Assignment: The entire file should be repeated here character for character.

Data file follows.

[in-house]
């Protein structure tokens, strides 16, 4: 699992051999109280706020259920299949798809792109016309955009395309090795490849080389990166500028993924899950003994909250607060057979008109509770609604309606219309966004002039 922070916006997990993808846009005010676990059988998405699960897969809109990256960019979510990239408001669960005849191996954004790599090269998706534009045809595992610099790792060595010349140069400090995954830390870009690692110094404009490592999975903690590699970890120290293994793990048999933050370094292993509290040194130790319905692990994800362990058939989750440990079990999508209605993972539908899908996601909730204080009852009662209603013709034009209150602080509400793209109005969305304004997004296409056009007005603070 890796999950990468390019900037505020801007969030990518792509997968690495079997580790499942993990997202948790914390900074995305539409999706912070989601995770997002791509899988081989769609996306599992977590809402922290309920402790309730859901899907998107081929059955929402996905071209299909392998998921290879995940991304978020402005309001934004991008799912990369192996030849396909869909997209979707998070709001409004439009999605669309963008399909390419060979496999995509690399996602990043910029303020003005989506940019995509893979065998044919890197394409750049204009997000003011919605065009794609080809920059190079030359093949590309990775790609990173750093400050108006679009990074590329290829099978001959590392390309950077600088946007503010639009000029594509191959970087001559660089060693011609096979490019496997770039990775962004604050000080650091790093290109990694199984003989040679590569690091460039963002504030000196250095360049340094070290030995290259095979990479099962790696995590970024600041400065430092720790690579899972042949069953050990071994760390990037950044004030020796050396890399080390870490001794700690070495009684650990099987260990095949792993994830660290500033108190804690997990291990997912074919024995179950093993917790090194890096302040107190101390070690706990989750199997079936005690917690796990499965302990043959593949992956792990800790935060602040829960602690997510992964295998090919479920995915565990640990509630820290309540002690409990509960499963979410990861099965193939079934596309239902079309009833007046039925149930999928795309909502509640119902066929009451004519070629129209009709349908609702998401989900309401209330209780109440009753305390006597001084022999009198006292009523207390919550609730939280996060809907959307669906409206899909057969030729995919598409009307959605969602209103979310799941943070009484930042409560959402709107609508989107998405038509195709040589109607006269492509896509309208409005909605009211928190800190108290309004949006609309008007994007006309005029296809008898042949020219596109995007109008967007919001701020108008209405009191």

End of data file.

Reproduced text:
[in-house]
């Protein structure tokens, strides 16, 4: 699992051999109280706020259920299949798809792109016309955009395309090795490849080389990166500028993924899950003994909250607060057979008109509770609604309606219309966004002039 922070916006997990993808846009005010676990059988998405699960897969809109990256960019979510990239408001669960005849191996954004790599090269998706534009045809595992610099790792060595010349140069400090995954830390870009690692110094404009490592999975903690590699970890120290293994793990048999933050370094292993509290040194130790319905692990994800362990058939989750440990079990999508209605993972539908899908996601909730204080009852009662209603013709034009209150602080509400793209109005969305304004997004296409056009007005603070 890796999950990468390019900037505020801007969030990518792509997968690495079997580790499942993990997202948790914390900074995305539409999706912070989601995770997002791509899988081989769609996306599992977590809402922290309920402790309730859901899907998107081929059955929402996905071209299909392998998921290879995940991304978020402005309001934004991008799912990369192996030849396909869909997209979707998070709001409004439009999605669309963008399909390419060979496999995509690399996602990043910029303020003005989506940019995509893979065998044919890197394409750049204009997000003011919605065009794609080809920059190079030359093949590309990775790609990173750093400050108006679009990074590329290829099978001959590392390309950077600088946007503010639009000029594509191959970087001559660089060693011609096979490019496997770039990775962004604050000080650091790093290109990694199984003989040679590569690091460039963002504030000196250095360049340094070290030995290259095979990479099962790696995590970024600041400065430092720790690579899972042949069953050990071994760390990037950044004030020796050396890399080390870490001794700690070495009684650990099987260990095949792993994830660290500033108190804690997990291990997912074919024995179950093993917790090194890096302040107190101390070690706990989750199997079936005690917690796990499965302990043959593949992956792990800790935060602040829960602690997510992964295998090919479920995915565990640990509630820290309540002690409990509960499963979410990861099965193939079934596309239902079309009833007046039925149930999928795309909502509640119902066929009451004519070629129209009709349908609702998401989900309401209330209780109440009753305390006597001084022999009198006292009523207390919550609730939280996060809907959307669906409206899909057969030729995919598409009307959605969602209103979310799941943070009484930042409560959402709107609508989107998405038509195709040589109607006269492509896509309208409005909605009211928190800190108290309004949006609309008007994007006309005029296809008898042949020219596109995007109008967007919001701020108008209405009191």